Orangewood’s Bill Steiner Takes Job With Foundation

Times Staff Writer

William G. Steiner, director of the Orangewood Children’s Home and perhaps the best-known child advocate in the county, resigned Wednesday to become executive director of the private organization that was instrumental in constructing the $7.8-million facility.

Steiner, 48, was the prime mover behind the 170-bed children’s shelter project in Orange. The Orangewood Foundation, which he will direct beginning April 4, was responsible for raising more than 80% of the $7.8 million collected to build the 82,000-square-foot, Spanish-style complex of 12 buildings.

The children’s shelter was inaugurated Nov. 4 and replaced the Albert Sitton Home for Children, which is located next to the new facility. Steiner was director of the Albert Sitton Home for eight years before assuming the same duties when Orangewood opened.


Broader Children’s Issues

In submitting his resignation to the Board of Supervisors on Wednesday, Steiner said his new job will enable him to work on broader children’s issues in the county and also raise money for children’s programs. His first task at the foundation will be to raise funds to pay off a $775,000 construction loan left from the Orangewood project.

“I’m leaving because the new shelter has been built and it is time to move on to a new challenge,” he said. “The Orangewood Foundation provides me with the best opportunity for involvement with the private sector in dealing with children’s issues in the county.”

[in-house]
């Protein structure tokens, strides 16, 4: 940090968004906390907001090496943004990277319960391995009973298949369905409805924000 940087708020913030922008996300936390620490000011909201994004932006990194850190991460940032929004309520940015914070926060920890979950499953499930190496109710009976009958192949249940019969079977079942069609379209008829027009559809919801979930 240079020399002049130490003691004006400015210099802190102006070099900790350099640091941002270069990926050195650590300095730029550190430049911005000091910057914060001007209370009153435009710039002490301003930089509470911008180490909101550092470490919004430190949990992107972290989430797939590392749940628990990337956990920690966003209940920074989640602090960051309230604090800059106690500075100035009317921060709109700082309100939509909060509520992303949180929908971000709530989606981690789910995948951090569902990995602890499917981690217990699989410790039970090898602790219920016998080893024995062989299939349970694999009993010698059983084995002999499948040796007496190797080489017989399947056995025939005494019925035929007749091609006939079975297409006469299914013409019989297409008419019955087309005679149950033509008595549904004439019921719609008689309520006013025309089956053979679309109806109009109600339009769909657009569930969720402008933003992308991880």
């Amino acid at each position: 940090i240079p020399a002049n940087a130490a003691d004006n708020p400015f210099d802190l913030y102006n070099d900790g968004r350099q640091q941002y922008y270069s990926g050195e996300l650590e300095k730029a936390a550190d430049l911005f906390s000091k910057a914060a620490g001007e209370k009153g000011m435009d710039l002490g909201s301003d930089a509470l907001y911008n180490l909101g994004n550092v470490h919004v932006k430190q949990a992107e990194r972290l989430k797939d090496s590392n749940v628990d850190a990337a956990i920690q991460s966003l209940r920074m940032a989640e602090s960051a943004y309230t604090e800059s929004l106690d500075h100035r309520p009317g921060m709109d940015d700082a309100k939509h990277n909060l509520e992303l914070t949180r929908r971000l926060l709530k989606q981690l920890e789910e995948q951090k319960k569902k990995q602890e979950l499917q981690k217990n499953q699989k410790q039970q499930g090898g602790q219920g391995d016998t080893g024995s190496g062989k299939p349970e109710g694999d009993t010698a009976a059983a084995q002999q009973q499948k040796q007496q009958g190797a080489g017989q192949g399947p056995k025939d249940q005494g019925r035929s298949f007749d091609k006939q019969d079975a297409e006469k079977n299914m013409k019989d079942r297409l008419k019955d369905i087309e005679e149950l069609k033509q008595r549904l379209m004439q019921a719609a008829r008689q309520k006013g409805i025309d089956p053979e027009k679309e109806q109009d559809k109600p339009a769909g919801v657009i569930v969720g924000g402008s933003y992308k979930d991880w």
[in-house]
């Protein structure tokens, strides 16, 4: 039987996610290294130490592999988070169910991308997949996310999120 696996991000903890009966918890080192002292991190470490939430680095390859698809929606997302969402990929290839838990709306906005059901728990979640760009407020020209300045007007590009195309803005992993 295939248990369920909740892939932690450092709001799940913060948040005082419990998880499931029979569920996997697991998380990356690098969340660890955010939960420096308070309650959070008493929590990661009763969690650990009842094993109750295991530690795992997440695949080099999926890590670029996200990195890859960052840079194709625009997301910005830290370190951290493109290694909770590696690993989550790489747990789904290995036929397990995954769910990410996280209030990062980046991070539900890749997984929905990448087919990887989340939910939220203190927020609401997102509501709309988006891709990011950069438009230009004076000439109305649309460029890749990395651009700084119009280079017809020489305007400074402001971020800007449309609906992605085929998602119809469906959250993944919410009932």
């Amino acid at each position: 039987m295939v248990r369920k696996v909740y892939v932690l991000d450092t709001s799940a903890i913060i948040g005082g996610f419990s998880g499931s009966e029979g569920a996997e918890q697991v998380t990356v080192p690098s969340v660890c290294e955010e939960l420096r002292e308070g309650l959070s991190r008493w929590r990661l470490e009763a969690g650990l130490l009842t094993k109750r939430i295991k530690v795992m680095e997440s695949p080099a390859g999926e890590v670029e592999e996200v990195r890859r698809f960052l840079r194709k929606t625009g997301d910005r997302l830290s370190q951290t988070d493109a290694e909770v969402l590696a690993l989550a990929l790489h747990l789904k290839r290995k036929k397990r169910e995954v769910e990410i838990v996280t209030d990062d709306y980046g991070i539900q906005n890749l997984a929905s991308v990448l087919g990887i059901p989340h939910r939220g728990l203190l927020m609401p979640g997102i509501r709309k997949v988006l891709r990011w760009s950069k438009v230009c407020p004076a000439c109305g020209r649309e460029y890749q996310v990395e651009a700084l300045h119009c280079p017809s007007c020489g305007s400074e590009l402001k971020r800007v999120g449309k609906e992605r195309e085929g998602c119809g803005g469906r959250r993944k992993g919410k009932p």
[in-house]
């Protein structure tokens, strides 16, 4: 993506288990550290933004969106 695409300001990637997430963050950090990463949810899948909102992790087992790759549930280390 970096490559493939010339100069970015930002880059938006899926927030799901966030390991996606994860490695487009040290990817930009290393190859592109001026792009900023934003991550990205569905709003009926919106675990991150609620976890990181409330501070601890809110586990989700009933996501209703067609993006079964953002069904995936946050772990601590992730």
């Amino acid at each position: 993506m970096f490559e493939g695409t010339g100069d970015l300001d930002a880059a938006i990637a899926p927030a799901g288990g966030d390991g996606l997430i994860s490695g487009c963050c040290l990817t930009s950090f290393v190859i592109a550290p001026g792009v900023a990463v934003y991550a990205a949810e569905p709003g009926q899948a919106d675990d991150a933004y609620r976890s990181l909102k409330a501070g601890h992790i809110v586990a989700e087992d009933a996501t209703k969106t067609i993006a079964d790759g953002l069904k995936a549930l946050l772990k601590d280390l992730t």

Steiner, who has lived in Orange County for 18 years, expressed regret over leaving his present post.

“My employment with the county over the past eight years has been an extremely positive experience. The completion of Orangewood Children’s Home represents the highlight of my professional career,” he added.

Robert Theemling, the shelter’s program manager and Steiner’s chief assistant, will assume Steiner’s responsibilities.

Steiner, who brought a warm “kids-are-people-too” attitude to his job, was affectionately known as Bill to the thousands of abused and neglected children he and his staff sheltered over the years.


“Bill is truly amazing,” Juvenile Court Judge Betty Lou Lamoreaux said recently. “There are more than 150 kids at Orangewood on any given day, and Bill knows just about every one of their names.”

Steiner served as director of Good Samaritan Centers, a nonprofit agency serving neglected children throughout the state, for 11 years before he assumed the directorship of Albert Sitton Home.

Steiner, who is also vice president of the Orange Unified School District board, received the first annual Child Advocate of the Year Award in 1983 from the Orange County Child Abuse Council.

Shortly before Steiner won that award, he received a letter from a 20-year-old Marine who spent most of his childhood in and out of Albert Sitton Home. As a youngster, the Marine had been abandoned by his father. His mother and stepfather later committed suicide.

“I don’t think I’ve met anyone quite like you, Bill,” the Marine wrote. “If I could think of a special award that is given to the person who cares the most, you would definitely be the one to get it.

“I know I’ve never said it to your face, but I wish I would have had a father like you when I was growing up. I think I wouldn’t have had some of the problems I had.”


Steiner and his wife, Nancy, have five children. They are also foster parents for the Children’s Home Society. Gov. George Deukmejian recently appointed Steiner to the State Child Development Programs Advisory Committee.